Album Reviews

B.C. Gilbert/G. Lewis “3R4″/”Ends With The Sea” (Superior Viaduct)

3r4
In 1980, venerable punk band Wire had burned itself out. Touring, three albums, and an odd flirtation with commercial success took their toll, and so the band decided to indulge in a creative hiatus; each member would dive into solo projects and releases, and when they decided the time was right, they would reconvene, utilize the knowledge and experiences they had gained from their solo work, and take Wire to a whole new level. It’s a formula that they’ve employed for nearly forty years, and the results are often quite compelling—as, too, are their solo works.

Superior Viaduct has recently reissued two of those many offerings from the band’s first split, two works from BC Gilbert and Graham Lewis—a twelve inch single and a seven inch single, both released on a fledgling 4AD. Ivo Watts-Russell would indulge the two, as well as frontman Colin Newman, as he was a Wire fan and wanted to be involved.

3R4, released in 1980, was the second collaboration they released. The album consisted of two minute-long pieces called “Barge Calm,” and two epic movements. The first side, “3:4,” is a quiet, hushed industrial ambient piece. On one hand, it feels like a poorly-recorded field recording of a robotic assembly line; bleeps and blips are perfectly timed, creating a syncopated rhythm that is curious yet cold. The second side, “R,” is a bit more structured—it is a straight ambient piece, not unlike the work of Brian Eno—and is a bit more enjoyable. One is transported into the heavens, and the twenty minute journey is a hushed, relaxed one. It fares better than the previous piece, and is devoid of the tedium of “3:4.”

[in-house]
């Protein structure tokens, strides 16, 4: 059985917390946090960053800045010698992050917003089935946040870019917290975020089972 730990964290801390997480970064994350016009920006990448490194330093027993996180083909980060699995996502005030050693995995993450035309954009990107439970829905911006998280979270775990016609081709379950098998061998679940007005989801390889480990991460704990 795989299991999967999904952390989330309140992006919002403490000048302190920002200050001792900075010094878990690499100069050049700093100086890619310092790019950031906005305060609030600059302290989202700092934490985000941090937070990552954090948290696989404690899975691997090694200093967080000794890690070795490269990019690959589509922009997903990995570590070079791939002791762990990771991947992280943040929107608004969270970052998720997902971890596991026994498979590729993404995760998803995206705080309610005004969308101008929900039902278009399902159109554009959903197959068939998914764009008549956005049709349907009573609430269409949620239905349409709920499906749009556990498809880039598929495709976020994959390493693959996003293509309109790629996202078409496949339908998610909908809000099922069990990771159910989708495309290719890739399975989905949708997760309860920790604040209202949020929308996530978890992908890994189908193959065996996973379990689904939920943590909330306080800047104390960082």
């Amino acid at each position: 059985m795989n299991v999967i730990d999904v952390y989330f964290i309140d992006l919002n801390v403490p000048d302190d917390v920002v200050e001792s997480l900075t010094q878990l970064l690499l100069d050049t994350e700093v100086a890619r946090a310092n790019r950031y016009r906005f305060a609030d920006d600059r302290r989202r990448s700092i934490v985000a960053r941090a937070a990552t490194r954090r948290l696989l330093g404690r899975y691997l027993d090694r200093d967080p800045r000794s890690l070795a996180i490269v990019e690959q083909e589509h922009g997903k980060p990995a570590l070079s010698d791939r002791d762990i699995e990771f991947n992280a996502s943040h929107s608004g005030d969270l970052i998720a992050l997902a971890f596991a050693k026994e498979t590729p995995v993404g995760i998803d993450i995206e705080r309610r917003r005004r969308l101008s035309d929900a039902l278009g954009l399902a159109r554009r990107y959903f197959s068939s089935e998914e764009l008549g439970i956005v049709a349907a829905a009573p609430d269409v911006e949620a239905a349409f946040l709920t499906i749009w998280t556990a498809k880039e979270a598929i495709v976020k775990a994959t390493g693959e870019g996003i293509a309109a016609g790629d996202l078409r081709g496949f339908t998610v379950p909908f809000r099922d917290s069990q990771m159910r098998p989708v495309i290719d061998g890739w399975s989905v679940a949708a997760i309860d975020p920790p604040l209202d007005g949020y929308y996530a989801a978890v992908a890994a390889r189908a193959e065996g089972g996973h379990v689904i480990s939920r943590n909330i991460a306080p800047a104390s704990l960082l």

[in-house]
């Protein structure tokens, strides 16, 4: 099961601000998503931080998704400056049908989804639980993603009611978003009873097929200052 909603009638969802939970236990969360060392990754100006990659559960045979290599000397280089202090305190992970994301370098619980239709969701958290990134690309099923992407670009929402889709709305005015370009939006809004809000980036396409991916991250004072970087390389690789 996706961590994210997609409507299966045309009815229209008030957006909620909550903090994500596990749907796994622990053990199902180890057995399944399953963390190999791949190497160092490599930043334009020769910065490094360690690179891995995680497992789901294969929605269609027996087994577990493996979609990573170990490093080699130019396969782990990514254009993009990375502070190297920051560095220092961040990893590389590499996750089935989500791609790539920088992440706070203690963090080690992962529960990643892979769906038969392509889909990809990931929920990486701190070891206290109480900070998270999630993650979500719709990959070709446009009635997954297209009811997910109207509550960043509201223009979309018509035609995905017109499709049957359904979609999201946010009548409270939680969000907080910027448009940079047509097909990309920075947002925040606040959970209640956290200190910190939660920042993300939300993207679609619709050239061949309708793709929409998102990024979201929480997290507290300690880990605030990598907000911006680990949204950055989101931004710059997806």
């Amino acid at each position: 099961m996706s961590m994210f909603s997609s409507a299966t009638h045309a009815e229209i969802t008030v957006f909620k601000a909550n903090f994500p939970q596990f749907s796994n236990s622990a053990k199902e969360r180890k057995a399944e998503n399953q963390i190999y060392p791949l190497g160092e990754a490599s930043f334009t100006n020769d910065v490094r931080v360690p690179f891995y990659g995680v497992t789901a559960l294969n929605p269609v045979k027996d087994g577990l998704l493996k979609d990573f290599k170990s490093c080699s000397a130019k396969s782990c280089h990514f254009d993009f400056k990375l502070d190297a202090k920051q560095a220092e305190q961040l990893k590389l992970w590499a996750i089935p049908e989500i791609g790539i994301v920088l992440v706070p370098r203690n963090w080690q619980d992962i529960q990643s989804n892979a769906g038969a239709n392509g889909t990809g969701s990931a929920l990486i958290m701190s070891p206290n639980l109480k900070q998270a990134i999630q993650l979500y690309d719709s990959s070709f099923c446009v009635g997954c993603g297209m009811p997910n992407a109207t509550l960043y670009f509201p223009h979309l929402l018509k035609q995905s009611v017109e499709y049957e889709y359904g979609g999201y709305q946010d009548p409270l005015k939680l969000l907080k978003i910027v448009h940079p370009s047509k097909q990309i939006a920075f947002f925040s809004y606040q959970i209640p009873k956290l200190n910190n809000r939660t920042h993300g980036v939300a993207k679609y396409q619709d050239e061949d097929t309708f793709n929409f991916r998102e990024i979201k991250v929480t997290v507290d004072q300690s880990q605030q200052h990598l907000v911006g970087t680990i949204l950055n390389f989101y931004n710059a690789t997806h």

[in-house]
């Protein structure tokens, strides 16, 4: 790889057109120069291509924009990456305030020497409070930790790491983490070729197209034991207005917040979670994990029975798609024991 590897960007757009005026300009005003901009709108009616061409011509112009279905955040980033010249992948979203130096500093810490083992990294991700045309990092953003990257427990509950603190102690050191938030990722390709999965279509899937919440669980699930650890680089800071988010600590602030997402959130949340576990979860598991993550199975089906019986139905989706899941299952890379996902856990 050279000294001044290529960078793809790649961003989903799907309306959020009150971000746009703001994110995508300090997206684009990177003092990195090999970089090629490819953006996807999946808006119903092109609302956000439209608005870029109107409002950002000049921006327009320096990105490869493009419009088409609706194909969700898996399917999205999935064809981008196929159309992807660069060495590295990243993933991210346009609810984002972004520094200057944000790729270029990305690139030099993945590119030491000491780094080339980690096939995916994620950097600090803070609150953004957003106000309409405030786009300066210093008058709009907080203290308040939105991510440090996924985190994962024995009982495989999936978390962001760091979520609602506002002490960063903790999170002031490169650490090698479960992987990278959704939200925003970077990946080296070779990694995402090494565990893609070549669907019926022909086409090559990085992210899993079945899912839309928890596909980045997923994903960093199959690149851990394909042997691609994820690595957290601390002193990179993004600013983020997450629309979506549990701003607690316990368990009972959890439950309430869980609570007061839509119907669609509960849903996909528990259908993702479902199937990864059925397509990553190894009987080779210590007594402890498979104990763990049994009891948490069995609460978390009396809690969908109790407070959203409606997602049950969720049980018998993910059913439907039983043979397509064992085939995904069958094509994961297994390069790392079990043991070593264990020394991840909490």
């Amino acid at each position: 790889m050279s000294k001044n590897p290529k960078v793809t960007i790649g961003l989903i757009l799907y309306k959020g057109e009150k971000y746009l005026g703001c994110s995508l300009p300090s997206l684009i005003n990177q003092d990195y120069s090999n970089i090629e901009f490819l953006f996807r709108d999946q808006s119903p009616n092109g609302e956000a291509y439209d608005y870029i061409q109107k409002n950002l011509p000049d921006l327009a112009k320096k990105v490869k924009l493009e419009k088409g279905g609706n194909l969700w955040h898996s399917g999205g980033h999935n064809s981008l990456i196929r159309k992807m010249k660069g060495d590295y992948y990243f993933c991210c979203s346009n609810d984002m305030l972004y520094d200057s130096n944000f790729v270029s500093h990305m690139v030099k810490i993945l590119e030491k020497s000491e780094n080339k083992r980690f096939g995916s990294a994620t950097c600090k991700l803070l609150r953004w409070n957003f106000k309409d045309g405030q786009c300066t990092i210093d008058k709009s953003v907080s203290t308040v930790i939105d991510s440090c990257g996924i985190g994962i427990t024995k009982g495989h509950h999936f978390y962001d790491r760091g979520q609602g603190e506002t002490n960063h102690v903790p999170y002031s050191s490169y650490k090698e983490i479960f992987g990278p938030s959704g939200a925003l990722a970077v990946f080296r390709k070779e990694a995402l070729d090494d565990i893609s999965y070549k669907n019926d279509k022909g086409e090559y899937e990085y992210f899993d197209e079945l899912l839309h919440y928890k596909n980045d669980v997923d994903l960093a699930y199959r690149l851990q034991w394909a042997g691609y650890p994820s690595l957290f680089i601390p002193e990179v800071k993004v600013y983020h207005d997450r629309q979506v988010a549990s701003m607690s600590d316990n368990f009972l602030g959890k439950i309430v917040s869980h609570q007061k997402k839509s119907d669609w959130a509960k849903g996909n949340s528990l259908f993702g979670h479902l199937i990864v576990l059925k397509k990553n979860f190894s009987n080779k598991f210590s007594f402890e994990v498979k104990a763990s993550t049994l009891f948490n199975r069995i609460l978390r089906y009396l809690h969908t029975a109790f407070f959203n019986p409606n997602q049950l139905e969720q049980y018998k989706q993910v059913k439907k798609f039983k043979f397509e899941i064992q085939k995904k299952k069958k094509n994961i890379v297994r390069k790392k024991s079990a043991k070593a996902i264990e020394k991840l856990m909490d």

The single, released the following year, is a much more structured sound. Though “Ends With The Sea” has a harsh industrial buzz and deadpan vocals, it’s an interesting number nonetheless. It pales, though, in comparison to the B-side, “Hung Up To Dry Whilst Building An Arch,” which comes complete with a programmed rhythm and its own sort of dark, ominous groove that would have sounded right at home on Factory Records.

Like most things Wire, the duo moved onto other projects, most notably Dome, and would continue a path of sonic experimentation that is equally compelling, unique, and frustrating. These two little blips on the discography not only enhance their work, but also serve as evidence of the budding 4AD’s commitment to unique, interesting, intelligent sound. And here’s hoping that Like This For Ages, the first of the duo’s 4AD records–released under the name Cupol–also sees release, as it too fits wonderfuly aside these two interesting records.

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